Sequence of the cDNA and 5'-flanking region for human acid alpha-glucosidase, detection of an intron in the 5' untranslated leader sequence, definition of 18-bp polymorphisms, and differences with previous cDNA and amino acid sequences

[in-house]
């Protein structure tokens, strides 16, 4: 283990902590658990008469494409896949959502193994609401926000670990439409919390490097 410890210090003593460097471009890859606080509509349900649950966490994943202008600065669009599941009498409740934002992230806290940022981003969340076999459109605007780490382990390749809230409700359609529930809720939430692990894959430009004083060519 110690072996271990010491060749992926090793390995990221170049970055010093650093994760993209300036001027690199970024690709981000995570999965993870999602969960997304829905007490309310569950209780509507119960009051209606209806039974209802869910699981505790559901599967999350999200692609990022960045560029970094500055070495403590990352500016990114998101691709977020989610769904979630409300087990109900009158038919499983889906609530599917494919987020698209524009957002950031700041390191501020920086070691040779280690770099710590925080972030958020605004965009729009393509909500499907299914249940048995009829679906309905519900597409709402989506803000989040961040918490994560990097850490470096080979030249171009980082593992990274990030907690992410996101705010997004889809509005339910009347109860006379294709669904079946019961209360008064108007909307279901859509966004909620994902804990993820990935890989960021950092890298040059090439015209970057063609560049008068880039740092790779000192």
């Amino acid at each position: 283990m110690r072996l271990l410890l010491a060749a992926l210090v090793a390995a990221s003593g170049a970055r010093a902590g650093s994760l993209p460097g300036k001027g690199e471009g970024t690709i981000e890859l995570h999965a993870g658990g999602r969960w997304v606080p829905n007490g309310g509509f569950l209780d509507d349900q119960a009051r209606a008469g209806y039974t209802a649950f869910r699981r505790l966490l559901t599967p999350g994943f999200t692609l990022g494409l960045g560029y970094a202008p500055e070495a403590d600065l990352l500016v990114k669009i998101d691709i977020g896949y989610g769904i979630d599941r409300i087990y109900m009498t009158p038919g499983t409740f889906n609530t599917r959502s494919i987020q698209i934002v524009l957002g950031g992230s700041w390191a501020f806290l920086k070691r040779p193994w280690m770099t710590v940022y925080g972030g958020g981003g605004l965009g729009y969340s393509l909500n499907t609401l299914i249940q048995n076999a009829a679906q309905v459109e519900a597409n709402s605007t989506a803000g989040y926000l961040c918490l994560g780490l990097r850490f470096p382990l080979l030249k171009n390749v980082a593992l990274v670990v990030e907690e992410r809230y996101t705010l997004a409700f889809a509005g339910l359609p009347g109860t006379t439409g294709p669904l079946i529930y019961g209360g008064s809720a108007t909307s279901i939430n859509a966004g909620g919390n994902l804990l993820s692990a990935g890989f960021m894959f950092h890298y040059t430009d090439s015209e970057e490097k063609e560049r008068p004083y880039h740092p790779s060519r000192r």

Acid maltase or acid alpha-glucosidase (GAA) is a lysosomal enzyme that hydrolyzes glycogen to glucose and is deficient in glycogen storage disease type II. Previously, we isolated a partial cDNA (1.9 kb) for human GAA; we have now used this cDNA to isolate and determine sequence in longer cDNAs from four additional independent cDNA libraries. Primer extension studies indicated that the mRNA extended approximately 200 bp 5' of the cDNA sequence obtained. Therefore, we isolated a genomic fragment containing 5' cDNA sequences that overlapped the previous cDNA sequence and extended an additional 24 bp to an initiation codon within a Kozak consensus sequence. The sequence of the genomic clone revealed an intron-exon junction 32 bp 5' to the ATG, indicating that the 5' leader sequence was interrupted by an intron. The remaining 186 bp of 5' untranslated sequence was identified approximately 3 kb upstream. The promoter region upstream from the start site of transcription was GC rich and contained areas of homology to Sp1 binding sites but no identifiable CAAT or TATA box. The combined data gave a nucleotide sequence of 2,856 bp for the coding region from the ATG to a stop codon, predicting a protein of 952 amino acids. The 3' untranslated region contained 555 bp with a polyadenylation signal at 3,385 bp followed by 16 bp prior to a poly(A) tail. This sequence of the GAA coding region differs from that reported by Hoefsloot et al. (1988) in three areas that change a total of 42 amino acids. Direct determination of the amino acid sequence in one of these areas confirmed the nucleotide sequence reported here but also disagreed with the directly determined amino acid sequence reported by Hoefsloot et al. (1988). At two other areas, changes in base pairs predicted new restriction sites that were identified in cDNAs from several independent libraries. The amino acid changes in all three ares increased the homology to rabbit-human isomaltase. Therefore, we believe that our nucleotide sequence for GAA is more precise. We have also identified single base-pair polymorphisms at 18 sites for human GAA, some of which are not silent